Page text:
Subject and Keywords:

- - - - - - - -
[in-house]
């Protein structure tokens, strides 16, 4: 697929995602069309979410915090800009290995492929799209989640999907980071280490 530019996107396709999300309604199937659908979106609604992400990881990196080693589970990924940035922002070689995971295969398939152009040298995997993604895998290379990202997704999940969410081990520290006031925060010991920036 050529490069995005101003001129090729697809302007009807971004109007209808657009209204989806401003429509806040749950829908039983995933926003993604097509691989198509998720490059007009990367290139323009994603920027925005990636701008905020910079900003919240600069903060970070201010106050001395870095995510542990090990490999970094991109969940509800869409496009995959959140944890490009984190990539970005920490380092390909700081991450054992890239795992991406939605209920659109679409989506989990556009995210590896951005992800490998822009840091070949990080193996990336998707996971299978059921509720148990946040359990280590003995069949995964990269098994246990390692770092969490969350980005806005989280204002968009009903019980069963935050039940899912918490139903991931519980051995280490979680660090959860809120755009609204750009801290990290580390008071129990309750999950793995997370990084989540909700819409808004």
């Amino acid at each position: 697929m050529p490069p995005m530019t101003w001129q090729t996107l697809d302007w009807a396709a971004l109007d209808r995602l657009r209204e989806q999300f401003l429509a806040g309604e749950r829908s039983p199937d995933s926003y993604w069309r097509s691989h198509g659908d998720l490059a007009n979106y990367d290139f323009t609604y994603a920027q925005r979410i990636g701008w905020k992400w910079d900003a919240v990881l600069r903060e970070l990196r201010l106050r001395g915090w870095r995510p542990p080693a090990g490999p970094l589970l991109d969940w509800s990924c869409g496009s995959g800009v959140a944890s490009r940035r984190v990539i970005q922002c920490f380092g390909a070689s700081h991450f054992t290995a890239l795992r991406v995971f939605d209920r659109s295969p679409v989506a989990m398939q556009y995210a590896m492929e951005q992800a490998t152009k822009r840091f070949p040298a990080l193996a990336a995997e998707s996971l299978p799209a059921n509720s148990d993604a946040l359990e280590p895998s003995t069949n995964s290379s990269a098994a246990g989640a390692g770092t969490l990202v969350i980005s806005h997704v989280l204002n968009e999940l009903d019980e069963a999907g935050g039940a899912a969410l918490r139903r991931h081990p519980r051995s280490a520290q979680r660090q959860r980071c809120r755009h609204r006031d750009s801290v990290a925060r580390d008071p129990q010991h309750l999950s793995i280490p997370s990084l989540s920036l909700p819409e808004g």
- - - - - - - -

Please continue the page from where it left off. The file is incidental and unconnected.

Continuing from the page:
The law of the USSR became a subject of accelerated reception in Central-Eastern European states since mid-1948 as a part of a process of Stalinization of these countries. This occurrence was also reflected in the sphere of family law. The ideological grounds of Soviet family law referred of course to the views of Karl Marx, but mostly to the book by Friedrich Engels titled “The origin of family, private property and the state”. Communist theoreticians, including W.I. Lenin, held different opinions on the subject of family and family law. However, they were in general agreement that the institution of family should gradually vanish and be replaced by free relationships. Such views infl uenced the first codifications of Soviet family law. Nevertheless, since mid-thirties USSR started departing from such regulations; the Stalinist legislation was based on the assumption that the position of familial institutions ought to be rebuilt. For example such attitude is clearly visible in the decrees from 1944 which opened a new chapter in the history of Soviet family law. The form of family law resulting from these decrees was a basis for reception by the “popular democracies”. One of the features of the USSR family law was its separation as a different branch from the civil law. The distinction was not sound on the theoretical level but it was countenanced by Andriej Wyszyński in 1939. The reception of Soviet solutions occurred at the beginning of the fifties when the separate family law codes were introduced in the majority of Eastern European states. They imitated the principles of Soviet law, including secularity of marriage, equality between sexes, equal treatment of extramarital children, the community of property in marriage. These codes contained some local elements but the scope of their distinction from the Soviet model is a matter for further study.